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Lead-poisoned wildfowl in Spain: a significant threat for human consumers

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Each year, 1.2 million Spanish hunters and shooters discharge 6,000 t of lead shot, of which 30-50 t are deposited in wetlands of this European country. Waterfowl may accidentally ingest lead pellets in these aquatic habitats and become fatally lead poisoned. It has been estimated that 50,000 birds die from this cause in Spain each year, but many more are chronically affected. Most of them are species that can be hunted legally, and the lead toxicosis enhances their susceptibility to being killed by hunting. Consequently, about 30,000 waterfowl hunters and their families, especially children, are at risk from secondary lead ingestion from these poisoned birds. The consumption of a single liver (often eaten in Spain) from any waterfowl shot in this country may result in the direct uptake of 0.01-2.3 mg of lead in 40.4% of cases. This is based on the percentage of 411 analyzed waterfowl having liver lead contents over 0.5 mg kg-1 wet weight, the maximum lead level in poultry offal that current EU regulations permit. Therefore, health management authorities should draw urgent attention to this environmental problem that presents such an established risk to human health.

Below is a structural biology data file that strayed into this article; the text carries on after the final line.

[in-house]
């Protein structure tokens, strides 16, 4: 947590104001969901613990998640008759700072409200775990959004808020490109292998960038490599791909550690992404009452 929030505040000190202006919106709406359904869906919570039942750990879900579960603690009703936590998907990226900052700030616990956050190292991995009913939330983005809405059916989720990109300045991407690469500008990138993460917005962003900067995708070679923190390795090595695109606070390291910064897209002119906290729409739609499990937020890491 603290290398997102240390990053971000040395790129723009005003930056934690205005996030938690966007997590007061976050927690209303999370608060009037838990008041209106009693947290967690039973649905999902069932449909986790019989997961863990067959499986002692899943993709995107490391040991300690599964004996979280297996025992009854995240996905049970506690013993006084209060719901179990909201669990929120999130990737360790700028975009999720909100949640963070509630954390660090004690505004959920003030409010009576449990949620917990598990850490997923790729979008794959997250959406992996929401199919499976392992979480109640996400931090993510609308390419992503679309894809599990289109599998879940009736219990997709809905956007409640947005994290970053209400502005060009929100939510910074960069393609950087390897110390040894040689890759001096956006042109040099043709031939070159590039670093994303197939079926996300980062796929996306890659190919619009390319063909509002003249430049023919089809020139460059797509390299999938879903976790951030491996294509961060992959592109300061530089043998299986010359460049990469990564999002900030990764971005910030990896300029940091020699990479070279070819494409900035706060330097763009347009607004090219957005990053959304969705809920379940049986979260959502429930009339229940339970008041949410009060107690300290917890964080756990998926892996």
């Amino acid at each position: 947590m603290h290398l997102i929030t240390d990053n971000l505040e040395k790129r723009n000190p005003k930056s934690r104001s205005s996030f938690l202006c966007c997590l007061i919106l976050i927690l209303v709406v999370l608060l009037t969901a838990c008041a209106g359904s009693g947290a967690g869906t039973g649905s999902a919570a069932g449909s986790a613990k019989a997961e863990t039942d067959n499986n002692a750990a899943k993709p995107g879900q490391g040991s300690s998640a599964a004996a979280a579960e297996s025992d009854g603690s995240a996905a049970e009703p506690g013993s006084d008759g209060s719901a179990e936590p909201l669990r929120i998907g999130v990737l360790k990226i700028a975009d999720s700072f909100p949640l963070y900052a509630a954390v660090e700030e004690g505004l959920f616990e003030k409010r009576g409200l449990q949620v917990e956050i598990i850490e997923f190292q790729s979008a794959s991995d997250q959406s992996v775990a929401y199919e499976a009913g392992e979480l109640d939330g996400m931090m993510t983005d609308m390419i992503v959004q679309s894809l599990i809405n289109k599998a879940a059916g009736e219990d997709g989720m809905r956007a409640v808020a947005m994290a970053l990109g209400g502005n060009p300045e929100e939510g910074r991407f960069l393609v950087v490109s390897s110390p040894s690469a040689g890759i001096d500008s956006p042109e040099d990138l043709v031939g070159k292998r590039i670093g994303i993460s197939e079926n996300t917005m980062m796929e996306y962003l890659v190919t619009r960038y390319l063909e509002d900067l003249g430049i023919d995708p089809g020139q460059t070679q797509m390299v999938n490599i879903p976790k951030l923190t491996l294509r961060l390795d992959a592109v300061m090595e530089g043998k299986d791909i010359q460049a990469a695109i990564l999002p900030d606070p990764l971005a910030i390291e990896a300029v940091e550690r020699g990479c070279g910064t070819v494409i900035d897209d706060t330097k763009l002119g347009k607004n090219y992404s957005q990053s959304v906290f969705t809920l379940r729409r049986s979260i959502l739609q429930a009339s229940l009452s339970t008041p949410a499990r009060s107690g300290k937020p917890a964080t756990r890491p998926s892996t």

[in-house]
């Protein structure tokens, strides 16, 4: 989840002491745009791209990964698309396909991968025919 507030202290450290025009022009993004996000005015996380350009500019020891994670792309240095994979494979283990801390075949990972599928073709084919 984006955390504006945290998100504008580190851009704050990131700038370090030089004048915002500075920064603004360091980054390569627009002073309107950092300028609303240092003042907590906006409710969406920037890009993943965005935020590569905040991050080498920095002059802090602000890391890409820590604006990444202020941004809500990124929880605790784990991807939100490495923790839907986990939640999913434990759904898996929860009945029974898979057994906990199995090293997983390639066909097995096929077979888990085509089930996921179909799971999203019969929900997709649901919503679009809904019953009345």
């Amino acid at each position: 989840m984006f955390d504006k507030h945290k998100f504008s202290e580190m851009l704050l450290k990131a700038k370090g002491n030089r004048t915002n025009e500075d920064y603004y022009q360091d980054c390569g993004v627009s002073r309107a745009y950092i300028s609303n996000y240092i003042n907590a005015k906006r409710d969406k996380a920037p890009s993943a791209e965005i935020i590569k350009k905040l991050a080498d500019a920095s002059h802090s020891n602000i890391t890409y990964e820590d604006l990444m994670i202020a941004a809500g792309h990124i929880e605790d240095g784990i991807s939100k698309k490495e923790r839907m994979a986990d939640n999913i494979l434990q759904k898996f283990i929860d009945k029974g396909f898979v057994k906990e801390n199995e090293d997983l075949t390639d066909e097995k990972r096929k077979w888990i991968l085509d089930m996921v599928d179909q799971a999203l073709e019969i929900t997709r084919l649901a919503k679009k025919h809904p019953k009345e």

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Document Type: Regular Paper

Affiliations: 1: Department of Pharmacology, Therapeutics and Toxicology, Veterinary Faculty, Autonomous University of Barcelona, 08193 Bellaterra, Spain 2: Department of Zoology, University of Guelph, Guelph, Ontario, N1G 2W1, Canada

Publication date: December 1, 2002

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